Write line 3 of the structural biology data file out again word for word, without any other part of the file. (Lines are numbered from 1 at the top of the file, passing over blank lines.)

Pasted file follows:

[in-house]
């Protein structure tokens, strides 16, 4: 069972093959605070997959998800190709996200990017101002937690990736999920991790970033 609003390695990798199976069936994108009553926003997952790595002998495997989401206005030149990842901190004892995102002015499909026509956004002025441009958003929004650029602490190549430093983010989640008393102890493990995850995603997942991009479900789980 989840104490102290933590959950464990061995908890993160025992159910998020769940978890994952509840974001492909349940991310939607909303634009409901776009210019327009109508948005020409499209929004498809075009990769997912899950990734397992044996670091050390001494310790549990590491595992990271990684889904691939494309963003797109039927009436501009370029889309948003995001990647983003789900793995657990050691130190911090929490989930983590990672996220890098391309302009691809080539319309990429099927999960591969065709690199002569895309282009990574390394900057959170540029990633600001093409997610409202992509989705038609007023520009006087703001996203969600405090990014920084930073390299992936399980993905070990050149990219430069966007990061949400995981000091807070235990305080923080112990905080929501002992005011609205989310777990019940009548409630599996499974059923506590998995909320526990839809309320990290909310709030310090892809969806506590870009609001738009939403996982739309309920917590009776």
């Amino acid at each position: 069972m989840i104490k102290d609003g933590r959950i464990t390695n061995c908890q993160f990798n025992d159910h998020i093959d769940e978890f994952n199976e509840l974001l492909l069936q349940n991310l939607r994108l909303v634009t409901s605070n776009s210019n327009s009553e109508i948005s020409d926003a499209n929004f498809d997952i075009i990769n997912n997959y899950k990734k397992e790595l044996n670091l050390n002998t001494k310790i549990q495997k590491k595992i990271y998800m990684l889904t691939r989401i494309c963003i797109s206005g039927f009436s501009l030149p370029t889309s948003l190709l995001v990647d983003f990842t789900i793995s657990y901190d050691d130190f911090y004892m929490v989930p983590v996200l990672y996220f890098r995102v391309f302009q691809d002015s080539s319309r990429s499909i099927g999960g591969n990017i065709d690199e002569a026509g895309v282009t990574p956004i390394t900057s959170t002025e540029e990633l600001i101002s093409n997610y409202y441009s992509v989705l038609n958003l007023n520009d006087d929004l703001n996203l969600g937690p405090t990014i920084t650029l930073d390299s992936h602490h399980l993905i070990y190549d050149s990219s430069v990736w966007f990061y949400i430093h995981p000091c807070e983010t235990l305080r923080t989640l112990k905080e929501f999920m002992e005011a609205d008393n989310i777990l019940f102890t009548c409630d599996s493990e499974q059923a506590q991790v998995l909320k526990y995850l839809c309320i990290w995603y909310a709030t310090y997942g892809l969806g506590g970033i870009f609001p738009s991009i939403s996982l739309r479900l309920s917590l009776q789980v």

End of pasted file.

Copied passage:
């Amino acid at each position: 069972m989840i104490k102290d609003g933590r959950i464990t390695n061995c908890q993160f990798n025992d159910h998020i093959d769940e978890f994952n199976e509840l974001l492909l069936q349940n991310l939607r994108l909303v634009t409901s605070n776009s210019n327009s009553e109508i948005s020409d926003a499209n929004f498809d997952i075009i990769n997912n997959y899950k990734k397992e790595l044996n670091l050390n002998t001494k310790i549990q495997k590491k595992i990271y998800m990684l889904t691939r989401i494309c963003i797109s206005g039927f009436s501009l030149p370029t889309s948003l190709l995001v990647d983003f990842t789900i793995s657990y901190d050691d130190f911090y004892m929490v989930p983590v996200l990672y996220f890098r995102v391309f302009q691809d002015s080539s319309r990429s499909i099927g999960g591969n990017i065709d690199e002569a026509g895309v282009t990574p956004i390394t900057s959170t002025e540029e990633l600001i101002s093409n997610y409202y441009s992509v989705l038609n958003l007023n520009d006087d929004l703001n996203l969600g937690p405090t990014i920084t650029l930073d390299s992936h602490h399980l993905i070990y190549d050149s990219s430069v990736w966007f990061y949400i430093h995981p000091c807070e983010t235990l305080r923080t989640l112990k905080e929501f999920m002992e005011a609205d008393n989310i777990l019940f102890t009548c409630d599996s493990e499974q059923a506590q991790v998995l909320k526990y995850l839809c309320i990290w995603y909310a709030t310090y997942g892809l969806g506590g970033i870009f609001p738009s991009i939403s996982l739309r479900l309920s917590l009776q789980v």